Posts Tagged ‘Mexico’

Bookmarks for June 21st through July 24th

Bookmarks for June 21st through July 24th

These are my links for June 21st through July 24th: TALK- Kenneth Goldsmith – Tank Magazine- “NR: Who contributes to Ubu, and how is it curated?KG: Ubu doesn’t generate any of its own content. Instead, films and sounds are taken from very exclusive file-sharing groups and released to the public. The decision as to what […]


Bookmarks for May 29th through June 6th

Bookmarks for May 29th through June 6th

These are my links for May 29th through June 6th: Circles and Euclidian Rhythms: Off the Grid, a Few Music Makers That Go Round and Round – Music Notation, What is it Good For? How About Humans? – Make: Online | Walled Gardens vs. Makers – “Making, in short, is not about making. Making is […]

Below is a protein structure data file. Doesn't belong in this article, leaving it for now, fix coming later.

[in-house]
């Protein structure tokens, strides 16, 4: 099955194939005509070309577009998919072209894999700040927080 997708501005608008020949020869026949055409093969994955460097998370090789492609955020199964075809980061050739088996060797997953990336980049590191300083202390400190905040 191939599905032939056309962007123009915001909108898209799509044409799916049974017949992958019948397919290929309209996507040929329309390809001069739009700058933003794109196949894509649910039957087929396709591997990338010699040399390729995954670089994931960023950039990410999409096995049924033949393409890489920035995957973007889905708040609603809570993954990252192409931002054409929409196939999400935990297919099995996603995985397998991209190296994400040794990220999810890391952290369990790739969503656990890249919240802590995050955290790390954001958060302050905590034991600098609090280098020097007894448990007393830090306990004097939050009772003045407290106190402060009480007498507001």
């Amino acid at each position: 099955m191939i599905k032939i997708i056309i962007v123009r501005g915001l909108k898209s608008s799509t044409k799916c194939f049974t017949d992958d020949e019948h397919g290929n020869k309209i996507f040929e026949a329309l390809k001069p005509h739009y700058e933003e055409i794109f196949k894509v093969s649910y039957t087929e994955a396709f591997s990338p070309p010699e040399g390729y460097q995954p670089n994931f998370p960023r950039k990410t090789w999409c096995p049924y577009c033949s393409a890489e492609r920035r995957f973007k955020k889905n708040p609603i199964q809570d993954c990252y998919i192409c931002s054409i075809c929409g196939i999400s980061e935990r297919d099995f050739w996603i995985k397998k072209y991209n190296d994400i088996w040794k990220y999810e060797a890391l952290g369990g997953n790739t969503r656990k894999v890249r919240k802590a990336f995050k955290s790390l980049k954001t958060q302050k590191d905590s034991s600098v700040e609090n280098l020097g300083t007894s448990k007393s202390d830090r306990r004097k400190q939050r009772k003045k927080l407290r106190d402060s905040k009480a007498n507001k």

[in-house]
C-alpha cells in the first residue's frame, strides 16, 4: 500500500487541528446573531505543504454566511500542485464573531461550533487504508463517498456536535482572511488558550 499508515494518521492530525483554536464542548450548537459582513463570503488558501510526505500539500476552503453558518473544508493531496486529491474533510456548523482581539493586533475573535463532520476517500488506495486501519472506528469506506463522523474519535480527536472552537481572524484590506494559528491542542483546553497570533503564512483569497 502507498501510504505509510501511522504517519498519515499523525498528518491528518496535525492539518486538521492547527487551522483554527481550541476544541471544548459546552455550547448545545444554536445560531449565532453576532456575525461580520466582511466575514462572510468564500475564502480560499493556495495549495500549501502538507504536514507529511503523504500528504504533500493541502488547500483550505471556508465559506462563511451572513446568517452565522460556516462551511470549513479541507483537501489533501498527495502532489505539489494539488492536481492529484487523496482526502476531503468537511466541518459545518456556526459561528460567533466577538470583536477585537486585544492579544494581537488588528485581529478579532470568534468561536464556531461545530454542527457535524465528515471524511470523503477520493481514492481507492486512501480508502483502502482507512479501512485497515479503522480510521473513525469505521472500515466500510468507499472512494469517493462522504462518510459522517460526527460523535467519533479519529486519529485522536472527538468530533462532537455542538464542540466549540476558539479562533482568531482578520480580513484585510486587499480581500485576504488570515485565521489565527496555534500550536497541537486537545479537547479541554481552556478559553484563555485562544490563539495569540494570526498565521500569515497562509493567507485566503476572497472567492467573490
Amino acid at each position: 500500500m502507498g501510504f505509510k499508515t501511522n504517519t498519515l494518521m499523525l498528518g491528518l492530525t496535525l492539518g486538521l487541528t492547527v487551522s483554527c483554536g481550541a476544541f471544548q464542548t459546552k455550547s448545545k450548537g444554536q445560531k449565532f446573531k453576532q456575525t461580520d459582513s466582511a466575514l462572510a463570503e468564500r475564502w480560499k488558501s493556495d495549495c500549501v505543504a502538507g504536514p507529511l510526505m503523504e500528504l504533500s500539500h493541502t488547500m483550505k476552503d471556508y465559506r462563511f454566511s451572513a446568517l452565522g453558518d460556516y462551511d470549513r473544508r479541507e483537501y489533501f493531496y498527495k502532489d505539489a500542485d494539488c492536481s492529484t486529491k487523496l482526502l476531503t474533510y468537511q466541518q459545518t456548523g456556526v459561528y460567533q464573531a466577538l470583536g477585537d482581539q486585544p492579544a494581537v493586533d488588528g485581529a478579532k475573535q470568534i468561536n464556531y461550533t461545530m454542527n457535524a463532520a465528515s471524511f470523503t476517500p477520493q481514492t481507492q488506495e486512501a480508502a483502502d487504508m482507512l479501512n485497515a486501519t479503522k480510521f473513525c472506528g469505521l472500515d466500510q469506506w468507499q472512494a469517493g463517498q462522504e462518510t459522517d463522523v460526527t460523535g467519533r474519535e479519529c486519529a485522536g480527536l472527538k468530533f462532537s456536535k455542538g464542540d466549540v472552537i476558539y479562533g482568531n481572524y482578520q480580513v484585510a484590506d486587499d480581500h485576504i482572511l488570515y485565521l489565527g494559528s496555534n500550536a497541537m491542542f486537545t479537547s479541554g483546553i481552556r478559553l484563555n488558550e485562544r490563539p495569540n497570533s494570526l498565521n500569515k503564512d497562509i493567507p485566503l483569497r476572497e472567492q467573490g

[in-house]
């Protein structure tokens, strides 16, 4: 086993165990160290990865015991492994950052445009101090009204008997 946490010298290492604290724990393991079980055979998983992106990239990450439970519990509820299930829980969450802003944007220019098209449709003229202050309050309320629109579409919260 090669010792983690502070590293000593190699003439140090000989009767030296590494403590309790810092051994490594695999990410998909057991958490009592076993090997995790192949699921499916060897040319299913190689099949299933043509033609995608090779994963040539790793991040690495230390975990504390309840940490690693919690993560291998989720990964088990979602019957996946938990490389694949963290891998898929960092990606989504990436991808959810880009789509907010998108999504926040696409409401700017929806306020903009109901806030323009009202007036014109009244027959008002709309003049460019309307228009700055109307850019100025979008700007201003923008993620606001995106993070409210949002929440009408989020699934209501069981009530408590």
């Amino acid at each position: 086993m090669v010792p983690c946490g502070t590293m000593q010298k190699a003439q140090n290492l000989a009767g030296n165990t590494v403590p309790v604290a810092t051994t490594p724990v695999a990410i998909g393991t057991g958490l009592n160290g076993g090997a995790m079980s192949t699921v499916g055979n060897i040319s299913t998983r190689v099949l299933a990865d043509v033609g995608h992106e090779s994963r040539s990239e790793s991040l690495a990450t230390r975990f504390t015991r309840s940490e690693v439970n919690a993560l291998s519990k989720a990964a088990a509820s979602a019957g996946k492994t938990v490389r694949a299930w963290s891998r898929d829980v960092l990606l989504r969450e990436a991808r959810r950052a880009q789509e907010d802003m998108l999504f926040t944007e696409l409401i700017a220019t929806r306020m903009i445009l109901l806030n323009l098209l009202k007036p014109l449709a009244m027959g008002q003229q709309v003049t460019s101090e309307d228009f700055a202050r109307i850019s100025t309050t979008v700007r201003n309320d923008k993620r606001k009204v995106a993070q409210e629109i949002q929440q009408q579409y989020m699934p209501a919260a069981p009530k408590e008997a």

Codependent R US?

Codependent R US?

an interesting take on mexico’s role in the in the drug trade and smuggling into the US. maybe are relationship is more codependent than we would like to admit?

Mexico’s policy is consistent: It makes every effort to appear to be stopping the drug trade so that it will not be accused of supporting it. The government does not object to disrupting one or more of the smuggling groups, so long as the aggregate inflow of cash does not materially decline. It demonstrates to the United States efforts (albeit inadequate) to tackle the trade, while pointing out very real problems with its military and security apparatus and with its officials in Mexico City. It simultaneously points to the United States as the cause of the problem, given Washington’s failure to control demand or to reduce prices by legalization. And if massive amounts of money pour into Mexico as a result of this U.S. failure, Mexico is not going to refuse it.

The problem with the Mexican military or police is not lack of training or equipment. It is not a lack of leadership. These may be problems, but they are only problems if they interfere with implementing Mexican national policy. The problem is that these forces are personally unmotivated to take the risks needed to be effective because they benefit more from being ineffective. This isn’t incompetence but a rational national policy.

via stratfor global intelligence